And yet, recent findings confirm that specialised aspects of nutrition play a major and hitherto unsuspected role in both the causation of disease and the regeneration on a cellular level, which of course is absolutely fundamental in dealing with cancer.

The relevance of nutrition to cancer survivors is very considerable because of its tangible influence on the lengthening of life and improvement in quality of life, even in terminally ill patients. The emerging significance of nutrition means that even undergraduate students need to be made aware of these important developments in the treatment of cancer, which must not be neglected in shaping the treatment of cancer survivors.

Through my work as doctor at the Penny Brohn Cancer Care (PBCC) charity in Bristol and as a palliative care doctor in a hospice and the community, I have witnessed the importance of nutrition throughout the cancer patient’s journey. 

PBCC have produced evidence-based Healthy Eating Guidelines and have been offering nutritional advice for many years to hundreds of patients who come to benefit from their experience.

In my role as Chair of the Food and Nutrition Group at ‘Help the Hospices’, we have produced a Consensus Statement on Nutritional Care of Palliative Care Patients which has been widely endorsed by several organisations, including the Royal College of Physicians, The Royal College of Nursing, the British Dietetic Association, the National Council for Palliative Care and others. This shows the realisation by healthcare professionals of the importance of good nutritional care for people with palliative care needs. This importance can be easily translated and indeed extended to initiatives for cancer survivors who have a great opportunity to benefit from a good diet.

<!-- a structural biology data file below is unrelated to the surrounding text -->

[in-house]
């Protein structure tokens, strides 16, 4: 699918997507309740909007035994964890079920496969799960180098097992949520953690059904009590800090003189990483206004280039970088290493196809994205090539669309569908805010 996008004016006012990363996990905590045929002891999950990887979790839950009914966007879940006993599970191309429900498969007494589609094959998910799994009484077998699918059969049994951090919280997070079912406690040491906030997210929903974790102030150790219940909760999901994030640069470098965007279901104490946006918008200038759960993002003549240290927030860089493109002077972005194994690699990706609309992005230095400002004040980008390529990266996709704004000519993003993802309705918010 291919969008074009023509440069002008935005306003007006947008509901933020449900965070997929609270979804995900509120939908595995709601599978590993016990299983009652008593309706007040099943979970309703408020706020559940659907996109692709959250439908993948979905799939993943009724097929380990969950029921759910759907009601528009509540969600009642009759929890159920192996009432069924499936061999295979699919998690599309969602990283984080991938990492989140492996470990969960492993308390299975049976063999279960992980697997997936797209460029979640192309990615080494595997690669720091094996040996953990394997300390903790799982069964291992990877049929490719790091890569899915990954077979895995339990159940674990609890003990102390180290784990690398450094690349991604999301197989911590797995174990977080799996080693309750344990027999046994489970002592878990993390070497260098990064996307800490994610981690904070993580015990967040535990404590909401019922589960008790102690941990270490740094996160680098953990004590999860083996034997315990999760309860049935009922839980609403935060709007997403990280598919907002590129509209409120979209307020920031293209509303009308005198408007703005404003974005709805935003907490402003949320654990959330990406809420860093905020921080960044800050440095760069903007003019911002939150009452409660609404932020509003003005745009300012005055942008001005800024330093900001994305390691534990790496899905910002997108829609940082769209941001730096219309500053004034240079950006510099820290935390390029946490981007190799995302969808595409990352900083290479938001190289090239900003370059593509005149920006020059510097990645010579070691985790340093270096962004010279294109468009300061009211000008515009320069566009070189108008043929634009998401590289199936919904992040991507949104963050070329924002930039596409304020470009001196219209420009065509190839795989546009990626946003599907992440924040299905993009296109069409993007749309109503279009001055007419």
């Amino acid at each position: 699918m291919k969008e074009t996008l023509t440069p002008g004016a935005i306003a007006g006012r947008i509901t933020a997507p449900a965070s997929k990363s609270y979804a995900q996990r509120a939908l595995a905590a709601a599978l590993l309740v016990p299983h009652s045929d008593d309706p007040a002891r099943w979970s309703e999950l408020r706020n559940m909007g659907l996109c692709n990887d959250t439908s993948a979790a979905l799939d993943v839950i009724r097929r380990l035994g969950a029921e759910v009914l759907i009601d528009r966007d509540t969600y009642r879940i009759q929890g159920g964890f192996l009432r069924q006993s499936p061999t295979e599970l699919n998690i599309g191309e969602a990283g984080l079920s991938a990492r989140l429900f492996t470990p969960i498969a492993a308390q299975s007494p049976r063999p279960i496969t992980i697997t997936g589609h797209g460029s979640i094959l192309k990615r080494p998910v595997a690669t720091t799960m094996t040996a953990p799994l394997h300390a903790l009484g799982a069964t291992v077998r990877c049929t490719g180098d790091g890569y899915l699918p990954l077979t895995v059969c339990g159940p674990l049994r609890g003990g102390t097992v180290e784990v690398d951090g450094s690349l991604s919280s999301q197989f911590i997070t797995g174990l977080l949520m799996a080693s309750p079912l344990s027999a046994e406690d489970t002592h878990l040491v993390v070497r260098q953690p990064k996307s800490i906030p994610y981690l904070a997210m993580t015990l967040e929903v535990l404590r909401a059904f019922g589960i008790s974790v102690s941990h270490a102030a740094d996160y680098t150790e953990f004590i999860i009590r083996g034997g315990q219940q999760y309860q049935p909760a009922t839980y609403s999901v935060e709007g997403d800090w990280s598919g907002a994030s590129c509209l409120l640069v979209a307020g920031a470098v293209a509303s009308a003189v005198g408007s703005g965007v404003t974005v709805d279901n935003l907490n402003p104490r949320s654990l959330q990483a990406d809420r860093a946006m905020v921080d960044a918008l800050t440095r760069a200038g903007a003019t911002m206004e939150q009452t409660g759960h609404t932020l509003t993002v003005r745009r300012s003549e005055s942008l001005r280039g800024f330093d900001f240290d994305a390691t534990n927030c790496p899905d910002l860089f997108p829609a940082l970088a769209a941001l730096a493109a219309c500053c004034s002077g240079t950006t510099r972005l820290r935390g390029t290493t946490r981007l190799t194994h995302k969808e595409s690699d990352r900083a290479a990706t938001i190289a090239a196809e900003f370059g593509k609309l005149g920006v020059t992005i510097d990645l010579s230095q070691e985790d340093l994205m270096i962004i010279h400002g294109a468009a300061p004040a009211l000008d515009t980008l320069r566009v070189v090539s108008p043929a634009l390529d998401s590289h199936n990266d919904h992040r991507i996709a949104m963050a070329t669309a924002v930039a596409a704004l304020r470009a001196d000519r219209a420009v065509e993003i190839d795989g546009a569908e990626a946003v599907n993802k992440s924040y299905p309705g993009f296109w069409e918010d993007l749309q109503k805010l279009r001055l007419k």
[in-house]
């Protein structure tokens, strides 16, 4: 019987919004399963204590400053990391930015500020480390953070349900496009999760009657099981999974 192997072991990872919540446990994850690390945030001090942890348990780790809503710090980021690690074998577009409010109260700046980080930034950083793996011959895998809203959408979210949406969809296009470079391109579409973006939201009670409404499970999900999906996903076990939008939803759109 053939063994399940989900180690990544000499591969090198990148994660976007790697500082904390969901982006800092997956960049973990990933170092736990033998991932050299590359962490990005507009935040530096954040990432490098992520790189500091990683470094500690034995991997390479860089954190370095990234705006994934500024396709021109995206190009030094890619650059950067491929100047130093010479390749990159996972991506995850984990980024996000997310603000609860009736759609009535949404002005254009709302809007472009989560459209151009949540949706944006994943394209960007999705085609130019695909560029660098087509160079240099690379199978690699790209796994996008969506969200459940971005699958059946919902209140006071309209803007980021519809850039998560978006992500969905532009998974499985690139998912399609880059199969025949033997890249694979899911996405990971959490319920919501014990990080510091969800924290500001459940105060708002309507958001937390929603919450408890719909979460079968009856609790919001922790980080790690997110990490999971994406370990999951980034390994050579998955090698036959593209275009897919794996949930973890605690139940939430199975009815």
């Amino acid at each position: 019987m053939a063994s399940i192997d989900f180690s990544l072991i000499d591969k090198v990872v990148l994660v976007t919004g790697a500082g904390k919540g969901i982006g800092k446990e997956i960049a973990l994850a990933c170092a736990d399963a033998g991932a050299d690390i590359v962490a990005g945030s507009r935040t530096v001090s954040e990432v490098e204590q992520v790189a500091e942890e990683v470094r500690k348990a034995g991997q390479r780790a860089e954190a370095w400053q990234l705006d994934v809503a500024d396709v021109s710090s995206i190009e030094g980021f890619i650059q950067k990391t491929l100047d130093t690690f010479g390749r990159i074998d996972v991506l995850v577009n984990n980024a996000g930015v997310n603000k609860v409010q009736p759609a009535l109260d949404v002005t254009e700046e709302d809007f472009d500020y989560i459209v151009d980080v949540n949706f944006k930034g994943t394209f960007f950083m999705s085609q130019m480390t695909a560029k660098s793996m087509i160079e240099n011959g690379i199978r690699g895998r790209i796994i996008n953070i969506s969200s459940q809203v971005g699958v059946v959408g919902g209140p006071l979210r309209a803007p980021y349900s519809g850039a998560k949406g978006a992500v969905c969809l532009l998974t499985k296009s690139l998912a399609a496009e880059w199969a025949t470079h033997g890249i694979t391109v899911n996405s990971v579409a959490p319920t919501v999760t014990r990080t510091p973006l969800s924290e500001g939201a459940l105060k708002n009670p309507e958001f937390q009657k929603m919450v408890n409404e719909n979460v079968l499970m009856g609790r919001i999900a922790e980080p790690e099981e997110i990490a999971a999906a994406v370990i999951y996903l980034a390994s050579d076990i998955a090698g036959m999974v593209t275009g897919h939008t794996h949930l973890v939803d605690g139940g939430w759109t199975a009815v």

Patients, survivors and users ask first and foremost this question: ‘what should I eat’.

They want to help themselves.

They want information and support to understand how they can improve their diet and lifestyle in general.

Learning what foods are going to help them live better and longer, what foods will support their immune system and give them pleasure, could transform their experience and make their cancer journey less difficult.

During their treatment, they may experience a plethora of problems (nausea, vomiting, constipation, diarrhoea, loss of appetite, dry mouth, mucositis, pain, shortness of breath, reduced saliva, unexplained weight loss) that can be helped by good nutritional advice.

These can be dealt with an individualised plan, as no one person is the same and everyone’s needs are different.

When they finish their treatment they may continue with a healthy diet for secondary cancer prevention.

An effort to highlight the importance of a good diet and offer cancer survivors support and advice would benefit both those that need it and those who care for them. 

The author is making a plea for the recognition that research and evidence on the relevance of diet on cancer prevention and treatment has evolved quite fundamentally and needs to be included in the future agenda for cancer survivorship.